Santiago Oaks is one of the better mountain biking spots in all of Orange County. With a lot of technical, rocky descents, this place is geared more toward the downhill crowd, but fun will be had by all bikes regardless.
Up in the hills there is something for intermediate and advanced riders alike, but there are also a lot of beginner trails down in the flats for those looking for a little easier ride.
From Irvine Regional Park, pick an entrance to the Roadrunner Loop
(aka: Blair Witch), and make your way north to Chutes
. Blair Witch is a system of single tracks around the main trail, weaving through bushes and trees in a flat, sandy, flood basin. Try not to get lost.
At a kiosk, the trail drops steeply into a dry creek bed. On the other side is the beginning of Chutes
. Right away you'll see a trail split to the right, this is Chutes Ridgeline
, and is a technical downhill trail. DO NOT CLIMB! Stay left. Some tight switchbacks and a few short, steep, slopes later, the trails cross, putting Ridgeline on your left (scout the gnarly sections for later). While climbing, if you're lucky, you may get to watch someone bomb a tough downhill.
At the top, an easy doubletrack, Barham Ridge
, crosses left and right. Go right. Pass the downhill entrance to Cactus Canyon
on the left, and climb the slightly rocky, but wide, Barham Ridge
for a half-mile. The view of the bowl-shaped hills, and all their trails, is awesome along here.
On the right you'll see Deer Trail
, a really fun, intermediate singletrack. Although most riders descend from here, this trail connects to Weir Canyon Loop, so expect occasional two-way traffic. Deer reaches a low point in the canyon and begins its climb out with a series of tight switchbacks.
When the trail merges with another, make a hard left, almost a u-turn, this is Anaheim Hills
Trail. Follow the trail up a few switchbacks, then try to stay in the saddle while climbing a few challenging rock-falls. When you reach Barham Ridge
again, turn left and head uphill.
Pass the entrances to Coachwhip
, and Deer Trail
, retracing the earlier route to Cactus Canyon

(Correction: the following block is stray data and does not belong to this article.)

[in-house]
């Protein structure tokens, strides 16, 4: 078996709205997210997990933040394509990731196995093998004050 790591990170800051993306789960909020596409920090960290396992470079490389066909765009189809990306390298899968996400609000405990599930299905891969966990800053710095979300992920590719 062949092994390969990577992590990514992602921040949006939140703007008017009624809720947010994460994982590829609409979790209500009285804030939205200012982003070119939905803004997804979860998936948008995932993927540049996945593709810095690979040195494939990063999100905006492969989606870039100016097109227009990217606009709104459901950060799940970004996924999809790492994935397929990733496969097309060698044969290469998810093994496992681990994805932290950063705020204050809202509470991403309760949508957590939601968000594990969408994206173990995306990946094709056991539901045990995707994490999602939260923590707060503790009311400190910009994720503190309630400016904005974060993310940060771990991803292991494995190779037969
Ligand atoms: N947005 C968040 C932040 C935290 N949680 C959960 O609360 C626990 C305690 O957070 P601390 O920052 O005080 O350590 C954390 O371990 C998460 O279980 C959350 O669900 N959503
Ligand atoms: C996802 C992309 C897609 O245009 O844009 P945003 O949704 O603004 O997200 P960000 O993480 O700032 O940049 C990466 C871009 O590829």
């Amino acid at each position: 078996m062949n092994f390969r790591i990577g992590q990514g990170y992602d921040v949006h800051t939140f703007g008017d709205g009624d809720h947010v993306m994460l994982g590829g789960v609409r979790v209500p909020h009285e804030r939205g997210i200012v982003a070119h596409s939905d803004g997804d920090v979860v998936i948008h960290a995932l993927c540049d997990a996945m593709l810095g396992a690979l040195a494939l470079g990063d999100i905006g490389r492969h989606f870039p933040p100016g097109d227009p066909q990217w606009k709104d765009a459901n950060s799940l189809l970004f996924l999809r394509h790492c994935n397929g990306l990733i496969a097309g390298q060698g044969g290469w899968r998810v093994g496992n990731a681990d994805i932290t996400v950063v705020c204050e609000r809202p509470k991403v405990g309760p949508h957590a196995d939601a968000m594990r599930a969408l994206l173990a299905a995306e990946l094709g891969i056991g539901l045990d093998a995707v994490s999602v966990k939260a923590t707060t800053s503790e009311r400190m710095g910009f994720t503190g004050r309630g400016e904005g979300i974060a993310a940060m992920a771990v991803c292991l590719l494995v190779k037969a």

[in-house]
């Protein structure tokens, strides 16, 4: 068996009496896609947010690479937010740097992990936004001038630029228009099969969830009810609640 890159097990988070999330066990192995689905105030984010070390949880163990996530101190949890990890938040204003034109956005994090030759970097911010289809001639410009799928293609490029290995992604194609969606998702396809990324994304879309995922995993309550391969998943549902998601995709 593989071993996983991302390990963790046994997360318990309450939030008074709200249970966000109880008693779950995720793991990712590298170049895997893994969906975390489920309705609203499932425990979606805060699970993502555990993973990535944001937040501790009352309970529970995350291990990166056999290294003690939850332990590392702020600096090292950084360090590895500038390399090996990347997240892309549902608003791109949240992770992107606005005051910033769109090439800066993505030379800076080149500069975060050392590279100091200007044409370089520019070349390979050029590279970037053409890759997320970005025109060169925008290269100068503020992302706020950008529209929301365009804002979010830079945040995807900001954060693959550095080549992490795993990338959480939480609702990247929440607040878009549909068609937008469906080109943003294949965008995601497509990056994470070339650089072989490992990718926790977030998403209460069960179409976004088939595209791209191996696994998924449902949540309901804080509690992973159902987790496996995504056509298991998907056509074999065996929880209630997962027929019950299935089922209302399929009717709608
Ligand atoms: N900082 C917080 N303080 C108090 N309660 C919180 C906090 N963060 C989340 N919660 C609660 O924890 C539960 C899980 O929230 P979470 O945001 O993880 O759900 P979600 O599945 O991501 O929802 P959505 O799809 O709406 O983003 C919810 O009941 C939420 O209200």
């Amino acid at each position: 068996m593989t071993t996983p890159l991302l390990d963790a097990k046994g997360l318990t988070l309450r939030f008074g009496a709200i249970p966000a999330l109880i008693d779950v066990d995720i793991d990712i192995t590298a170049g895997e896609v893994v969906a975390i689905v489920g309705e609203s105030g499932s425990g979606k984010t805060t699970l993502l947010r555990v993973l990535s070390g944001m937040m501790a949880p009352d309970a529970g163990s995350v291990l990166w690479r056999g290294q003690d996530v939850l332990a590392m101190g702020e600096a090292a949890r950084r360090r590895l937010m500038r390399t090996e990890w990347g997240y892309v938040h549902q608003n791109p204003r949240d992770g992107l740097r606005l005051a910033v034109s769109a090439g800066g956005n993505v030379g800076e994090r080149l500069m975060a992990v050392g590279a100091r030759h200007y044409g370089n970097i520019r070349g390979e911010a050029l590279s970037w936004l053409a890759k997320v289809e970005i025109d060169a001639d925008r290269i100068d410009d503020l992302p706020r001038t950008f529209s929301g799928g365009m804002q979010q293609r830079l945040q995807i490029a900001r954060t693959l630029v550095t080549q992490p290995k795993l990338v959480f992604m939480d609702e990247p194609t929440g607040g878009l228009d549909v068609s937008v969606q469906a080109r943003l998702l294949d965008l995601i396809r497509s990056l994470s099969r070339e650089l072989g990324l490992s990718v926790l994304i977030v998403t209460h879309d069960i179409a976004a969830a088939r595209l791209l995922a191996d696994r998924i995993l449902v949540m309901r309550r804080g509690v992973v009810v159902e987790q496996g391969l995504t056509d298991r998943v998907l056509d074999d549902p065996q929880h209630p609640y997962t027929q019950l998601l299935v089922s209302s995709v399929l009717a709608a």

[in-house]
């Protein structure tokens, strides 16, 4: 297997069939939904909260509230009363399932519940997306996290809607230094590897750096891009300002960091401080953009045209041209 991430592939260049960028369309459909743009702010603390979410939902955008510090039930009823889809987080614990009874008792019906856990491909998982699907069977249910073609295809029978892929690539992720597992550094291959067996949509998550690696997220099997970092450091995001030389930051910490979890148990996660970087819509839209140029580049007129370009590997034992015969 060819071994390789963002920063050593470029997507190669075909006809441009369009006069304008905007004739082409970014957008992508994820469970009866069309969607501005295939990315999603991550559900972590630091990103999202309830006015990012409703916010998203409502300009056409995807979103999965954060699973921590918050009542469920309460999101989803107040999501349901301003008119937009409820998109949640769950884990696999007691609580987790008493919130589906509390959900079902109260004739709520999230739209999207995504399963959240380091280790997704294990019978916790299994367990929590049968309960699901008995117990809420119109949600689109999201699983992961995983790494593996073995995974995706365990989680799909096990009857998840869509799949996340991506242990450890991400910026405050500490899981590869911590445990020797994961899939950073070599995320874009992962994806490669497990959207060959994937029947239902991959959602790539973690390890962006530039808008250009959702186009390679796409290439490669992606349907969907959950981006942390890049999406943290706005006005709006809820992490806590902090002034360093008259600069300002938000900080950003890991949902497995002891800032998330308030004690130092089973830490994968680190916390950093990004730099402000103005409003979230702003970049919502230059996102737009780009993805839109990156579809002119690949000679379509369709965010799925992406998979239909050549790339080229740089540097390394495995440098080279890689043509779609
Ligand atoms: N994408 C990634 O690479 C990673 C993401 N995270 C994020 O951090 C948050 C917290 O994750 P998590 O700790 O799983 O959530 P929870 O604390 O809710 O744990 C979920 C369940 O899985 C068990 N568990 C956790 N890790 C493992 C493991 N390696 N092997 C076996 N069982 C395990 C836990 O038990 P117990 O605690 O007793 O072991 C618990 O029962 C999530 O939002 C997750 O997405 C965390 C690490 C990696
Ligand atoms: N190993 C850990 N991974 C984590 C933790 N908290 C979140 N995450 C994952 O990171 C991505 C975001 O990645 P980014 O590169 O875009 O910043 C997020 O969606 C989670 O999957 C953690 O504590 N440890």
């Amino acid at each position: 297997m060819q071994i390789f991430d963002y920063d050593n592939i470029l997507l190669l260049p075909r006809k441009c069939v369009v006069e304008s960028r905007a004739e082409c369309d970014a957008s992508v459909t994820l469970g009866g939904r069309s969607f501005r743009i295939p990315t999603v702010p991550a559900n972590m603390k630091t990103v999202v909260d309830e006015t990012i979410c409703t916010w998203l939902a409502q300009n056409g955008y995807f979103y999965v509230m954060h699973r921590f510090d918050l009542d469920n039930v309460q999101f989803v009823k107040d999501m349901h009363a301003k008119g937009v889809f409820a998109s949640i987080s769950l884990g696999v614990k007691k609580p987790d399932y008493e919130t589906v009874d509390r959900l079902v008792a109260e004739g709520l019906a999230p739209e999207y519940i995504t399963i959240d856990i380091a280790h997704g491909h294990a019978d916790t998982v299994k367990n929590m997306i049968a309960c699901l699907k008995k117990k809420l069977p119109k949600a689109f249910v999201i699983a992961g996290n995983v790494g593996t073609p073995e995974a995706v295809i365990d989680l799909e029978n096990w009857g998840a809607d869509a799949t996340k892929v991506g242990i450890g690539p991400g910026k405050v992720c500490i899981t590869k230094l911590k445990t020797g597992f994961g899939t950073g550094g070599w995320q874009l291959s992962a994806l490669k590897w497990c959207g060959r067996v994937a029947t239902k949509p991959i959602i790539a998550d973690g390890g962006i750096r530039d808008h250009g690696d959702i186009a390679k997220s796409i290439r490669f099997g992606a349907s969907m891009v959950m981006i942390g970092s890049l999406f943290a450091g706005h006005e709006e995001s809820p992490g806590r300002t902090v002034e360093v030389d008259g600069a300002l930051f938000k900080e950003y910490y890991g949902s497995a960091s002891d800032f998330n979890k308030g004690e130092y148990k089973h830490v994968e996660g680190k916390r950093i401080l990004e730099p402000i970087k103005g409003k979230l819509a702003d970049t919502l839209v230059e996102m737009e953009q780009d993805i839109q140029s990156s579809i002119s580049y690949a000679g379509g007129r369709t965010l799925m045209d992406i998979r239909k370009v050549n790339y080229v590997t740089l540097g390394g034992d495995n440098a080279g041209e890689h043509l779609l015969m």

and turn right, downhill. Between the bushes the trail weaves a few times, then a few easy rolling jumps. Soon the easy, banked, quarter-turns start, one on top of the other, getting you into a rhythm. Near the end, there are a few switchbacks, then into the slot at the canyon bottom.
Climb Bumble Bee
to a wide trail convergence above. Bumble Bee
is similar to climbing Chutes
with switchbacks and short, steep slopes to power over.
At the top, turn left on Grasshopper for about 100 yards, then turn left on Hawk. Hawk is a singletrack that tumbles down a number of rock falls. It's steep, loose, and can be intimidating, but very satisfying when done right. No shame in hiking the hard stuff.
Stay left on the dirt road at the bottom of Hawk, then on the next dirt road, make a left on Santiago Creek Trail
. Immediately on the left, you can't miss the entrance to Mountain Goat Enhancement Trail
, so start climbing. On a north facing hill, it twists and turns through more vegetation than other trails here. Similar to Chutes
and Bumble Bee
, this trail also has a few tight switchbacks and short, steep slopes. You may get a peek at the steep, downhill companion trail, Mountain Goat
, along the way.
At the top, Mountain Goat
merges with Barham Ridge
again, and now it's time to head back down Chutes
or Chutes Ridgeline
to the car.
starts immediately opposite the top of Mountain Goat
, and right away drops down a tough rock-fall (to bypass, start down the easier Chutes
and look for a small connector back to the Ridgeline). As the trail balances on the ridge there are a few jumps, more rock-falls, and a few steep, loose slopes before ending with a series of rough, banked turns and some rollers.
Cross the creek again into Blair Witch and make your way back to the car.